Use of Neupogen (Filgrastim) in a Green Sea Turtle, Chelonia mydas
IAAAM Archive
Howard L. Rhinehart1; Charles A. Manire1; Lynne Byrd1; Michael M. Garner2
1Sea Turtle Rehabilitation Hospital, Mote Marine Laboratory and Aquarium, Sarasota, FL, USA; 2Northwest ZooPath, Snohomish, WA, USA


Trauma of undetermined cause resulted in the massive injury, resultant infection, and subsequent stranding of a juvenile green sea turtle, Chelonia mydas on 27 March 2001. With an initial total leukocyte count of <100 cells/:l and no mature heterophils seen on the peripheral blood smear, the turtle was treated with antibiotics and filgrastim (Neupogen), a recombinant human granulocyte colony-stimulating factor, in an attempt to increase heterophil production. Three daily doses of filgrastim at 6.4 mcg/kg given subcutaneously resulted in a rapid increase in proleukocytes, which subsequently declined over the next three days. A second regimen consisting of a repeat of the first three-dose daily regimen followed by continued dosing every 48 hr for an additional nine days maintained a white blood cell count of 10,000-17,000 cells/μl. Three weeks after initiating therapy, mature heterophils began to appear in the peripheral blood and the filgrastim was discontinued. Later, after the turtle was off all medications, a three-day regimen of filgrastim at 6.7 mcg/kg resulted in significant increases in total leukocytes, heterophils, lymphocytes, and monocytes. However, the leukocyte response was slower to occur and was less dramatic than during the first two regimens, presumably due to host antibody production. Finally, having regained normal body weight and recovered from its wounds and infections, the turtle was tagged and released on 30 November 2001. This case suggests that filgrastim may be effective in reversing leukopenia in green sea turtles when administered subcutaneously at 6.4-6.7 mcg/kg daily for three days then every other day until mature heterophils are observed. Clinicians are advised that the efficacy of filgrastim may decrease after extended treatment or after subsequent re-treatment in the reptilian patient.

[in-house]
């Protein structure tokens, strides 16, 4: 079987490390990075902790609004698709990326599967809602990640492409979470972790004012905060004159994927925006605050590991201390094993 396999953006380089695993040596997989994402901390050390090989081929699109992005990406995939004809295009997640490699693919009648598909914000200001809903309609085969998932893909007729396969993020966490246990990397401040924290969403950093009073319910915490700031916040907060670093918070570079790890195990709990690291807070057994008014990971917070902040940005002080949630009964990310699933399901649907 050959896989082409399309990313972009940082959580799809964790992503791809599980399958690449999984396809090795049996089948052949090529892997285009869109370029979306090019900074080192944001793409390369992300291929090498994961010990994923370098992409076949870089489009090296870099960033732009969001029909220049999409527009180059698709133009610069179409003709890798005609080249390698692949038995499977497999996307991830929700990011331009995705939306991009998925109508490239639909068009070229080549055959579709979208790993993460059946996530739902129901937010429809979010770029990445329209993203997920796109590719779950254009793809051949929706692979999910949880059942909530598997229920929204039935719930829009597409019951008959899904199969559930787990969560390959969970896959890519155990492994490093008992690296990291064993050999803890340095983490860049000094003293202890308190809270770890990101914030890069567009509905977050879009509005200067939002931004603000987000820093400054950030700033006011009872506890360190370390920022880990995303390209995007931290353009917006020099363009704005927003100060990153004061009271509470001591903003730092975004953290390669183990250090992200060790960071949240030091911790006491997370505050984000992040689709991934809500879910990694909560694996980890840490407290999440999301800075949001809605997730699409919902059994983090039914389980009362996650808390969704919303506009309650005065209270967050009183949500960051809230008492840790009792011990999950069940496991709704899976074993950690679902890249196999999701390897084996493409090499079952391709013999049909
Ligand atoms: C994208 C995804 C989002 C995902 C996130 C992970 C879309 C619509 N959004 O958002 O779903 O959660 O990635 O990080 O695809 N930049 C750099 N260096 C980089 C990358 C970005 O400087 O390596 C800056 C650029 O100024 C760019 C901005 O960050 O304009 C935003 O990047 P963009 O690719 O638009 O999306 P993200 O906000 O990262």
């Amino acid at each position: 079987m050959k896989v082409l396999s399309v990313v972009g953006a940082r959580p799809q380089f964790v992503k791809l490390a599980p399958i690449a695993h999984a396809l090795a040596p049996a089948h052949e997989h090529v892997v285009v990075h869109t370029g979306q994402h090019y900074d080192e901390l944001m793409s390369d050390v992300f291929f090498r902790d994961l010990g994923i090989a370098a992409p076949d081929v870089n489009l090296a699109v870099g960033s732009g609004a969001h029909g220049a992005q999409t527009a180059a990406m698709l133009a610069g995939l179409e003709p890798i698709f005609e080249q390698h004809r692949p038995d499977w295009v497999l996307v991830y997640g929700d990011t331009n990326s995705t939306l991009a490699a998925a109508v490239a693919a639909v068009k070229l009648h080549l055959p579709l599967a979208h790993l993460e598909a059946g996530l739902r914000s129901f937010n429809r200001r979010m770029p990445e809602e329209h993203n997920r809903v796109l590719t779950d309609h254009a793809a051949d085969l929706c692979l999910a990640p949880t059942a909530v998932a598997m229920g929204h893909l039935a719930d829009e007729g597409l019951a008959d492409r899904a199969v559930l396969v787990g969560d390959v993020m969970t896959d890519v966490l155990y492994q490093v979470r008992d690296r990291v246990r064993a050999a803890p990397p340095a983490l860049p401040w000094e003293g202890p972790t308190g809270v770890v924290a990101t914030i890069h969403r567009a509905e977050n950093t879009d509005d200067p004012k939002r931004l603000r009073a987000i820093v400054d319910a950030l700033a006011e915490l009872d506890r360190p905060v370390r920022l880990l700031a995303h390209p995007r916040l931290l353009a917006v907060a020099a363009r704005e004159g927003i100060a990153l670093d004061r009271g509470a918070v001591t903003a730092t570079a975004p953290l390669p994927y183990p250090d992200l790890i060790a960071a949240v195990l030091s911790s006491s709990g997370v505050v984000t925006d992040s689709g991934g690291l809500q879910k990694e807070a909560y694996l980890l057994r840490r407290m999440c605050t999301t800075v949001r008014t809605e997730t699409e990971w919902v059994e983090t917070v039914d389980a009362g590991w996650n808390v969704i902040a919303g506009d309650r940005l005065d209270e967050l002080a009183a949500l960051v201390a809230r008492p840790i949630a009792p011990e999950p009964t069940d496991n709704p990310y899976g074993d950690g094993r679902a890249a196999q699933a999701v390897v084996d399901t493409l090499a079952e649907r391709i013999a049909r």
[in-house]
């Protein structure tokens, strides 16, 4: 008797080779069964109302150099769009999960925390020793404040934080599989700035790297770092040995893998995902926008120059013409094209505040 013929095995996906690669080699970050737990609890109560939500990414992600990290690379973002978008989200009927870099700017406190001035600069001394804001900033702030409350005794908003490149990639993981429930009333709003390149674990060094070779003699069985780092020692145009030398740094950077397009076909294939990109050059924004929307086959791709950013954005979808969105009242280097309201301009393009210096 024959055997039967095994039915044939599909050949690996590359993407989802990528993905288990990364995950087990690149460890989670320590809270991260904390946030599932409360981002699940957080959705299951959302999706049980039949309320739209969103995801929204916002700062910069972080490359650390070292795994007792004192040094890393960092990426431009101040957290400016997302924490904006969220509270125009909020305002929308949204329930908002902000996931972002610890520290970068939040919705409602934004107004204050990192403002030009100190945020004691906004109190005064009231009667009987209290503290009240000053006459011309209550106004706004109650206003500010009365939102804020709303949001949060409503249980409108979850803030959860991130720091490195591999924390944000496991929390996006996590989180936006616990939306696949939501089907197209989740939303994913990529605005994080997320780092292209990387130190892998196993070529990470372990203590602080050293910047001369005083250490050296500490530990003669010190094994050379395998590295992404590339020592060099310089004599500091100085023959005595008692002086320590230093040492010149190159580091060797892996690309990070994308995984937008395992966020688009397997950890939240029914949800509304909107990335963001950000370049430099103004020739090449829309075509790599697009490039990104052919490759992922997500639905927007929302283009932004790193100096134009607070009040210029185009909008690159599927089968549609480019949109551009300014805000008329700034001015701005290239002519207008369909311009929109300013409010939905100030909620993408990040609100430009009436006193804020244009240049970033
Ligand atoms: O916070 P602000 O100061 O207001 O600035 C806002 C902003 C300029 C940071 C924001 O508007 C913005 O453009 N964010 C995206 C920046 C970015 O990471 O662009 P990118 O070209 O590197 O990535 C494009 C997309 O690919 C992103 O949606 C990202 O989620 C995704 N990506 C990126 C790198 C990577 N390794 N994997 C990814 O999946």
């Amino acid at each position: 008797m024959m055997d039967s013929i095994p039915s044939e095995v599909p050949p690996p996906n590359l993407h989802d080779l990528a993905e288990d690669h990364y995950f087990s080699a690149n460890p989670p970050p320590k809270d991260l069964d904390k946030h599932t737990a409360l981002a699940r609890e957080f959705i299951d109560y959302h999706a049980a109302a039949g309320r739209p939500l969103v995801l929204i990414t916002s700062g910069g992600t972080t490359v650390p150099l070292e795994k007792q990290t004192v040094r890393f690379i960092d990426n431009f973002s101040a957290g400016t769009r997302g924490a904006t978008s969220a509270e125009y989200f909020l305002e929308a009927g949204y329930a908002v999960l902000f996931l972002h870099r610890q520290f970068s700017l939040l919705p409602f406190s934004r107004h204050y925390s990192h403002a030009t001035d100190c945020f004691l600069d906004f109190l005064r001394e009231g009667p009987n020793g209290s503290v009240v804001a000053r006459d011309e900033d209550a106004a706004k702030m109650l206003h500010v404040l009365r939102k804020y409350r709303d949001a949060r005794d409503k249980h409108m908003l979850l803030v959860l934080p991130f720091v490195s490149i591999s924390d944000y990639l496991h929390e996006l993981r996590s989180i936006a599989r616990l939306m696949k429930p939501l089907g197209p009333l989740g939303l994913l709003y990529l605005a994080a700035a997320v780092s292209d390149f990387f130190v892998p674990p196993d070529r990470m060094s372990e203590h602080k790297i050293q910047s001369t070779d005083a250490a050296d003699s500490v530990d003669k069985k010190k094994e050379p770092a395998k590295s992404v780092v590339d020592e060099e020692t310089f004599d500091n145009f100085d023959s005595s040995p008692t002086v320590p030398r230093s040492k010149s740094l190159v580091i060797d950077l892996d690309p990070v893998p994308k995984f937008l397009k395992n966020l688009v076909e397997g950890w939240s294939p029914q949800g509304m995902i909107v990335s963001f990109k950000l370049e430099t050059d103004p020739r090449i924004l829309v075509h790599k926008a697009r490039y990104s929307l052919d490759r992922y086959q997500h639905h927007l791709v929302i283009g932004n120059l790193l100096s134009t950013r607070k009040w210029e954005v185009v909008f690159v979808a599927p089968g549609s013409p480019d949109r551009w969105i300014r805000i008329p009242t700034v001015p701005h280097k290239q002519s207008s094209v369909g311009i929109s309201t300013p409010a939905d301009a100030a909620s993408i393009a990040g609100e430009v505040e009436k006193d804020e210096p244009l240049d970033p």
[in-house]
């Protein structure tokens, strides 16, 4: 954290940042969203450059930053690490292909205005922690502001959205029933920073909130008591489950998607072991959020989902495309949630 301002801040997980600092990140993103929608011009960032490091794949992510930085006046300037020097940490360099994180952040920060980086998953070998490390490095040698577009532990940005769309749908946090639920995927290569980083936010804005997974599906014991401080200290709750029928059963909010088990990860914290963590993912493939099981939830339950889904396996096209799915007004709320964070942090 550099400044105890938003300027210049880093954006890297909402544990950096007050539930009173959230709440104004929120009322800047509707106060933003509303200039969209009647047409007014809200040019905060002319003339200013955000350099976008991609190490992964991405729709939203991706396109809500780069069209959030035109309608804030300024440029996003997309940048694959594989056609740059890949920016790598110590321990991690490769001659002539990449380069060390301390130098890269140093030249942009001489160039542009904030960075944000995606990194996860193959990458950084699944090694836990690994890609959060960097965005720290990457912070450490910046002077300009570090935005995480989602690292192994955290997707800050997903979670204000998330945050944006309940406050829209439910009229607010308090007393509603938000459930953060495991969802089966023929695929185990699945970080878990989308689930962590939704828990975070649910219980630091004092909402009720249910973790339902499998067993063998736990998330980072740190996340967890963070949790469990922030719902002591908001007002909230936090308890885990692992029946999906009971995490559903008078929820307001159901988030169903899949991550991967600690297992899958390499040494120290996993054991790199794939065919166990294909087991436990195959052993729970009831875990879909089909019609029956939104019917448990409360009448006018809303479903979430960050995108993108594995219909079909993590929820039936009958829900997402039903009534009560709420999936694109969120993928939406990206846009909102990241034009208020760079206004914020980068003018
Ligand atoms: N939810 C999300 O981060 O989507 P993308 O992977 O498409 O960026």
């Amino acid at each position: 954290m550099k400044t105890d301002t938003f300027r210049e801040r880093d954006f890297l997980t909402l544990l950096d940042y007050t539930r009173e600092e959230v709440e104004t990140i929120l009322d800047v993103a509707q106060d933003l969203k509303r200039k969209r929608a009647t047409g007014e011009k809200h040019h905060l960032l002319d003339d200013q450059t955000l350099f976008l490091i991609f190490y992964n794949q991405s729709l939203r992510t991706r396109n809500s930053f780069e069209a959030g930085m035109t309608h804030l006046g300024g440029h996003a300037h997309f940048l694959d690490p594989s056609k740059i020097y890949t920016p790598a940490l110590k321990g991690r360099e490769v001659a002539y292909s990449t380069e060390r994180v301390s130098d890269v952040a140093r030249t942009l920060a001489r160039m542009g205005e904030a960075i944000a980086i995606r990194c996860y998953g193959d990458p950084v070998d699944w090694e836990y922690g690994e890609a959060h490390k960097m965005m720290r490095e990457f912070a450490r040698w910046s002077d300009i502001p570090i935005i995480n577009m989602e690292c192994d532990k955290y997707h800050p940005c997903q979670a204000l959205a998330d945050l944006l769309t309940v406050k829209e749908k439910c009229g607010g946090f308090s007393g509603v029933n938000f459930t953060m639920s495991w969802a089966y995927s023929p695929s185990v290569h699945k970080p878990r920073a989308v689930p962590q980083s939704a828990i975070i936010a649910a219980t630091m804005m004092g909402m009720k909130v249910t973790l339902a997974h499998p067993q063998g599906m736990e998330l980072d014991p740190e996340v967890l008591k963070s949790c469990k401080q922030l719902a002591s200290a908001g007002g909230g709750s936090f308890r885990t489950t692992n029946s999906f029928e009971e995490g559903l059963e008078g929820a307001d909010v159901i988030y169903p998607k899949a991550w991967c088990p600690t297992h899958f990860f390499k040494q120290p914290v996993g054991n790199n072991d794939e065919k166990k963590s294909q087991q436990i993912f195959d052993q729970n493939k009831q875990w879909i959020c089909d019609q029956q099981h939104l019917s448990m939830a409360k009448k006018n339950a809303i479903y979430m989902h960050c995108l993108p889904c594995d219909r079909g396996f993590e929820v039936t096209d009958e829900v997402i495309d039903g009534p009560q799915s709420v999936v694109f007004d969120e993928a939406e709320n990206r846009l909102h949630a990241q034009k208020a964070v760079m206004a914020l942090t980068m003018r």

The authors would like to acknowledge Don Thompson, Harbormaster, Burnt Store Marina, for notifying the turtle stranding network and Tracey Muller and Kathy Boucher from Mote Marine Laboratory, and Zoe Bass of Coastal Wildlife Club for the initial rescue and transport of the turtle. John Buck performed the microbiological analyses, for which we are grateful, and Judi Hartford's kind donation made this study possible. Finally, we wish to thank Jeannie Senn and the many Mote Animal Care Team volunteers for their daily efforts to save this turtle.

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Howard L. Rhinehart, CVT
Dolphin and Whale Hospital, Mote Marine Laboratory
Sarasota, FL, USA

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